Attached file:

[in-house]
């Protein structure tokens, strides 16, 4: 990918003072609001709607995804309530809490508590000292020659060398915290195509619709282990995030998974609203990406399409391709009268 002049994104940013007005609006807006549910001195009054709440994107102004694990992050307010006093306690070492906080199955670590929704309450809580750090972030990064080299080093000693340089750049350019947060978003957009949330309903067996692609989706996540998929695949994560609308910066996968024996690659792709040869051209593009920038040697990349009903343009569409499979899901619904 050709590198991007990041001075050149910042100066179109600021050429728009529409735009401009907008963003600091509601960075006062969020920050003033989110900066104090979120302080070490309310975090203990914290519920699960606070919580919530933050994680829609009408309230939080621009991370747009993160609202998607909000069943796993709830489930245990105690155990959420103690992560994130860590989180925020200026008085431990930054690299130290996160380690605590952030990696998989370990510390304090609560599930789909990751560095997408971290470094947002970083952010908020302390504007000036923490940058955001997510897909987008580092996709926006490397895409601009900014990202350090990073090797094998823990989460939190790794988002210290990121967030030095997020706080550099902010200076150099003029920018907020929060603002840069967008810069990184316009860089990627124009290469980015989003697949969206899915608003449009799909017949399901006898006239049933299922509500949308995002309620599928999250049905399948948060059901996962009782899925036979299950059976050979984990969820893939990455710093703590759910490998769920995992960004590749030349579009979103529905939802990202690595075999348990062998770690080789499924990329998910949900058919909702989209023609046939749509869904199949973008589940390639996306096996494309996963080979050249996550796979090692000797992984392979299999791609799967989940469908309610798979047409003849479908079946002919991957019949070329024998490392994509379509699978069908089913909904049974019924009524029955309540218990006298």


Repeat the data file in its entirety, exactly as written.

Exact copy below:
[in-house]
């Protein structure tokens, strides 16, 4: 990918003072609001709607995804309530809490508590000292020659060398915290195509619709282990995030998974609203990406399409391709009268 002049994104940013007005609006807006549910001195009054709440994107102004694990992050307010006093306690070492906080199955670590929704309450809580750090972030990064080299080093000693340089750049350019947060978003957009949330309903067996692609989706996540998929695949994560609308910066996968024996690659792709040869051209593009920038040697990349009903343009569409499979899901619904 050709590198991007990041001075050149910042100066179109600021050429728009529409735009401009907008963003600091509601960075006062969020920050003033989110900066104090979120302080070490309310975090203990914290519920699960606070919580919530933050994680829609009408309230939080621009991370747009993160609202998607909000069943796993709830489930245990105690155990959420103690992560994130860590989180925020200026008085431990930054690299130290996160380690605590952030990696998989370990510390304090609560599930789909990751560095997408971290470094947002970083952010908020302390504007000036923490940058955001997510897909987008580092996709926006490397895409601009900014990202350090990073090797094998823990989460939190790794988002210290990121967030030095997020706080550099902010200076150099003029920018907020929060603002840069967008810069990184316009860089990627124009290469980015989003697949969206899915608003449009799909017949399901006898006239049933299922509500949308995002309620599928999250049905399948948060059901996962009782899925036979299950059976050979984990969820893939990455710093703590759910490998769920995992960004590749030349579009979103529905939802990202690595075999348990062998770690080789499924990329998910949900058919909702989209023609046939749509869904199949973008589940390639996306096996494309996963080979050249996550796979090692000797992984392979299999791609799967989940469908309610798979047409003849479908079946002919991957019949070329024998490392994509379509699978069908089913909904049974019924009524029955309540218990006298």